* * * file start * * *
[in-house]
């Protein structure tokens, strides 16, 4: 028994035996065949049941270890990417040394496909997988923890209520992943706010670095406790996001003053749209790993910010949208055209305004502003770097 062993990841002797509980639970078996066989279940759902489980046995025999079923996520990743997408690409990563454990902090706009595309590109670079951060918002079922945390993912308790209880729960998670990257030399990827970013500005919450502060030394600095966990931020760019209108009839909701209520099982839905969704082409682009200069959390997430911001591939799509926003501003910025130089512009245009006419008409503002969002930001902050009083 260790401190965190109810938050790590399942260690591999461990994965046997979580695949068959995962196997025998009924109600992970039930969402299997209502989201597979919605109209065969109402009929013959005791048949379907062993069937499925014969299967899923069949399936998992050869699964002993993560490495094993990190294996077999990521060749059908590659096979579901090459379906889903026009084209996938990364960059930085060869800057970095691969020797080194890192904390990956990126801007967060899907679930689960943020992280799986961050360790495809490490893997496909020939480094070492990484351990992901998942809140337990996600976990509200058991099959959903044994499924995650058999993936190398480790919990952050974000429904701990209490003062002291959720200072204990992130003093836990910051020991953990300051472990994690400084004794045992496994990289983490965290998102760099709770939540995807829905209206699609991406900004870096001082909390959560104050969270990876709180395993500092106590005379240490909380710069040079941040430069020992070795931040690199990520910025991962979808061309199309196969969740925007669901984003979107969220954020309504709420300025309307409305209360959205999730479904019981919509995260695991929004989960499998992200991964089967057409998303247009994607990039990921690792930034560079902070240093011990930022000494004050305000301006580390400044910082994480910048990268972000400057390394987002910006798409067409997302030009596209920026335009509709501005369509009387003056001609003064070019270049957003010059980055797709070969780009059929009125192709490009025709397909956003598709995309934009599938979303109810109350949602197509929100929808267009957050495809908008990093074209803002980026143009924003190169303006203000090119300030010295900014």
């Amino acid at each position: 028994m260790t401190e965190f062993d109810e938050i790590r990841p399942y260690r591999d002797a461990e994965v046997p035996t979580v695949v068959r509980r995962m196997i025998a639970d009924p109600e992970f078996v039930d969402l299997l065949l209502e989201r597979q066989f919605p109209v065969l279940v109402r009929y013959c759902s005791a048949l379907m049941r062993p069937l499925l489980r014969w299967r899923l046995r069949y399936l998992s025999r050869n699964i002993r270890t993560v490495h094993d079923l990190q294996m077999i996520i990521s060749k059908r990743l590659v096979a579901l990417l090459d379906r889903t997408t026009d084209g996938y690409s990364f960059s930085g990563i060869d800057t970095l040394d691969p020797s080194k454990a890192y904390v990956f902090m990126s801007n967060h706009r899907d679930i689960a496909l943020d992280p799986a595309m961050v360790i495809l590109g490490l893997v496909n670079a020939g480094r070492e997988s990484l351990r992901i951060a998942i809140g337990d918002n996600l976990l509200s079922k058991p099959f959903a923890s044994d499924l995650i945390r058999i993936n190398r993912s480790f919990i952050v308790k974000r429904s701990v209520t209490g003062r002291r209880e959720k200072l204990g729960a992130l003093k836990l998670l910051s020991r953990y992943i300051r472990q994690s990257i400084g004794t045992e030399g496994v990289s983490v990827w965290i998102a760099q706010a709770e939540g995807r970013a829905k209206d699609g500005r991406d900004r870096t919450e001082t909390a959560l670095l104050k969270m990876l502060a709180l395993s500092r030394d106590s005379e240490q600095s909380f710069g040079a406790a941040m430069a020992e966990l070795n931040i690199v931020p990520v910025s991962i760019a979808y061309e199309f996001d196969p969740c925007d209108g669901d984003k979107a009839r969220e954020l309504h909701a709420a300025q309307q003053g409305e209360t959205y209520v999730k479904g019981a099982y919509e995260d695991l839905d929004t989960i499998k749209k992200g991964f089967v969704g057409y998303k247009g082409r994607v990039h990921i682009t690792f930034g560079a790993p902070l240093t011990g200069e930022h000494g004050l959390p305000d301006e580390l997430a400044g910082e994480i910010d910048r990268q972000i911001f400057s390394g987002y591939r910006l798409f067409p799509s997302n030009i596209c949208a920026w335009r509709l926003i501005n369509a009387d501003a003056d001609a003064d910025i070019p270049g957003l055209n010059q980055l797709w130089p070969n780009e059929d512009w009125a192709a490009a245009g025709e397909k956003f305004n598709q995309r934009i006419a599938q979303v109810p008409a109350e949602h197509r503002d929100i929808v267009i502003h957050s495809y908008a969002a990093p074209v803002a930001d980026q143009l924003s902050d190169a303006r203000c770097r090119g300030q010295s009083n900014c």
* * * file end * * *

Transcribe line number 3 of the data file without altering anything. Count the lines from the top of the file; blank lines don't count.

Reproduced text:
């Amino acid at each position: 028994m260790t401190e965190f062993d109810e938050i790590r990841p399942y260690r591999d002797a461990e994965v046997p035996t979580v695949v068959r509980r995962m196997i025998a639970d009924p109600e992970f078996v039930d969402l299997l065949l209502e989201r597979q066989f919605p109209v065969l279940v109402r009929y013959c759902s005791a048949l379907m049941r062993p069937l499925l489980r014969w299967r899923l046995r069949y399936l998992s025999r050869n699964i002993r270890t993560v490495h094993d079923l990190q294996m077999i996520i990521s060749k059908r990743l590659v096979a579901l990417l090459d379906r889903t997408t026009d084209g996938y690409s990364f960059s930085g990563i060869d800057t970095l040394d691969p020797s080194k454990a890192y904390v990956f902090m990126s801007n967060h706009r899907d679930i689960a496909l943020d992280p799986a595309m961050v360790i495809l590109g490490l893997v496909n670079a020939g480094r070492e997988s990484l351990r992901i951060a998942i809140g337990d918002n996600l976990l509200s079922k058991p099959f959903a923890s044994d499924l995650i945390r058999i993936n190398r993912s480790f919990i952050v308790k974000r429904s701990v209520t209490g003062r002291r209880e959720k200072l204990g729960a992130l003093k836990l998670l910051s020991r953990y992943i300051r472990q994690s990257i400084g004794t045992e030399g496994v990289s983490v990827w965290i998102a760099q706010a709770e939540g995807r970013a829905k209206d699609g500005r991406d900004r870096t919450e001082t909390a959560l670095l104050k969270m990876l502060a709180l395993s500092r030394d106590s005379e240490q600095s909380f710069g040079a406790a941040m430069a020992e966990l070795n931040i690199v931020p990520v910025s991962i760019a979808y061309e199309f996001d196969p969740c925007d209108g669901d984003k979107a009839r969220e954020l309504h909701a709420a300025q309307q003053g409305e209360t959205y209520v999730k479904g019981a099982y919509e995260d695991l839905d929004t989960i499998k749209k992200g991964f089967v969704g057409y998303k247009g082409r994607v990039h990921i682009t690792f930034g560079a790993p902070l240093t011990g200069e930022h000494g004050l959390p305000d301006e580390l997430a400044g910082e994480i910010d910048r990268q972000i911001f400057s390394g987002y591939r910006l798409f067409p799509s997302n030009i596209c949208a920026w335009r509709l926003i501005n369509a009387d501003a003056d001609a003064d910025i070019p270049g957003l055209n010059q980055l797709w130089p070969n780009e059929d512009w009125a192709a490009a245009g025709e397909k956003f305004n598709q995309r934009i006419a599938q979303v109810p008409a109350e949602h197509r503002d929100i929808v267009i502003h957050s495809y908008a969002a990093p074209v803002a930001d980026q143009l924003s902050d190169a303006r203000c770097r090119g300030q010295s009083n900014c």